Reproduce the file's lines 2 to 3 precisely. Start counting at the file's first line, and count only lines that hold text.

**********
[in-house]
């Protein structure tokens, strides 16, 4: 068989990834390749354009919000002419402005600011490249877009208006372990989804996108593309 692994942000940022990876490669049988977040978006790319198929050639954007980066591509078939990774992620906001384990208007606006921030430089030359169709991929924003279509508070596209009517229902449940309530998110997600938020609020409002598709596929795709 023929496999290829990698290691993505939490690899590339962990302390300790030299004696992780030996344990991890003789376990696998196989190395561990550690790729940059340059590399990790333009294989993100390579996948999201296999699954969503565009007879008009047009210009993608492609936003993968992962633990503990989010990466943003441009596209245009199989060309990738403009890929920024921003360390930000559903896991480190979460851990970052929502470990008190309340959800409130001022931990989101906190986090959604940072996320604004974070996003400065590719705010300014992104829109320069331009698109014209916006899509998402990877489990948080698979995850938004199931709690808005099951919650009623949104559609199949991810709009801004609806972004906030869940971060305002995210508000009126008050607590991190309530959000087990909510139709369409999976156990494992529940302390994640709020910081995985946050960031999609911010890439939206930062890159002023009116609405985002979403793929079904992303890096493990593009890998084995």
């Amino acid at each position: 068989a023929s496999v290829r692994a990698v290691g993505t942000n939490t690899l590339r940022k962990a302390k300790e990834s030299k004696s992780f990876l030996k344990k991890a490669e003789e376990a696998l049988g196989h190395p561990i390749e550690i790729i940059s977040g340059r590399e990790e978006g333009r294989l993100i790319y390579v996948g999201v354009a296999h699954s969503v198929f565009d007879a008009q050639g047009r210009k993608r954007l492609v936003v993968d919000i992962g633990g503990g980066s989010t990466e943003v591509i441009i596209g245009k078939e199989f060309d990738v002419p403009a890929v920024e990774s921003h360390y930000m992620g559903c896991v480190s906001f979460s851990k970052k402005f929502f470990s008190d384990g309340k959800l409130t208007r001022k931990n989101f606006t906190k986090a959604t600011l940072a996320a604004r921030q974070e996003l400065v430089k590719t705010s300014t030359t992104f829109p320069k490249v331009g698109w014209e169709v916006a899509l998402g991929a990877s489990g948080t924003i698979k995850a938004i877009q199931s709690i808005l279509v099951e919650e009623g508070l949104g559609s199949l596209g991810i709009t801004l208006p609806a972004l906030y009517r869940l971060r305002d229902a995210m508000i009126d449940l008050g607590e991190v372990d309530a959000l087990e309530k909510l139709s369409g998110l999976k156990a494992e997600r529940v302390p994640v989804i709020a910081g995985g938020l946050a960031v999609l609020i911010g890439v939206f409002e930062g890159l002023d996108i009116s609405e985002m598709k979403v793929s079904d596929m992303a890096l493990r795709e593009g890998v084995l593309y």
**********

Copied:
């Protein structure tokens, strides 16, 4: 068989990834390749354009919000002419402005600011490249877009208006372990989804996108593309 692994942000940022990876490669049988977040978006790319198929050639954007980066591509078939990774992620906001384990208007606006921030430089030359169709991929924003279509508070596209009517229902449940309530998110997600938020609020409002598709596929795709 023929496999290829990698290691993505939490690899590339962990302390300790030299004696992780030996344990991890003789376990696998196989190395561990550690790729940059340059590399990790333009294989993100390579996948999201296999699954969503565009007879008009047009210009993608492609936003993968992962633990503990989010990466943003441009596209245009199989060309990738403009890929920024921003360390930000559903896991480190979460851990970052929502470990008190309340959800409130001022931990989101906190986090959604940072996320604004974070996003400065590719705010300014992104829109320069331009698109014209916006899509998402990877489990948080698979995850938004199931709690808005099951919650009623949104559609199949991810709009801004609806972004906030869940971060305002995210508000009126008050607590991190309530959000087990909510139709369409999976156990494992529940302390994640709020910081995985946050960031999609911010890439939206930062890159002023009116609405985002979403793929079904992303890096493990593009890998084995």
């Amino acid at each position: 068989a023929s496999v290829r692994a990698v290691g993505t942000n939490t690899l590339r940022k962990a302390k300790e990834s030299k004696s992780f990876l030996k344990k991890a490669e003789e376990a696998l049988g196989h190395p561990i390749e550690i790729i940059s977040g340059r590399e990790e978006g333009r294989l993100i790319y390579v996948g999201v354009a296999h699954s969503v198929f565009d007879a008009q050639g047009r210009k993608r954007l492609v936003v993968d919000i992962g633990g503990g980066s989010t990466e943003v591509i441009i596209g245009k078939e199989f060309d990738v002419p403009a890929v920024e990774s921003h360390y930000m992620g559903c896991v480190s906001f979460s851990k970052k402005f929502f470990s008190d384990g309340k959800l409130t208007r001022k931990n989101f606006t906190k986090a959604t600011l940072a996320a604004r921030q974070e996003l400065v430089k590719t705010s300014t030359t992104f829109p320069k490249v331009g698109w014209e169709v916006a899509l998402g991929a990877s489990g948080t924003i698979k995850a938004i877009q199931s709690i808005l279509v099951e919650e009623g508070l949104g559609s199949l596209g991810i709009t801004l208006p609806a972004l906030y009517r869940l971060r305002d229902a995210m508000i009126d449940l008050g607590e991190v372990d309530a959000l087990e309530k909510l139709s369409g998110l999976k156990a494992e997600r529940v302390p994640v989804i709020a910081g995985g938020l946050a960031v999609l609020i911010g890439v939206f409002e930062g890159l002023d996108i009116s609405e985002m598709k979403v793929s079904d596929m992303a890096l493990r795709e593009g890998v084995l593309y």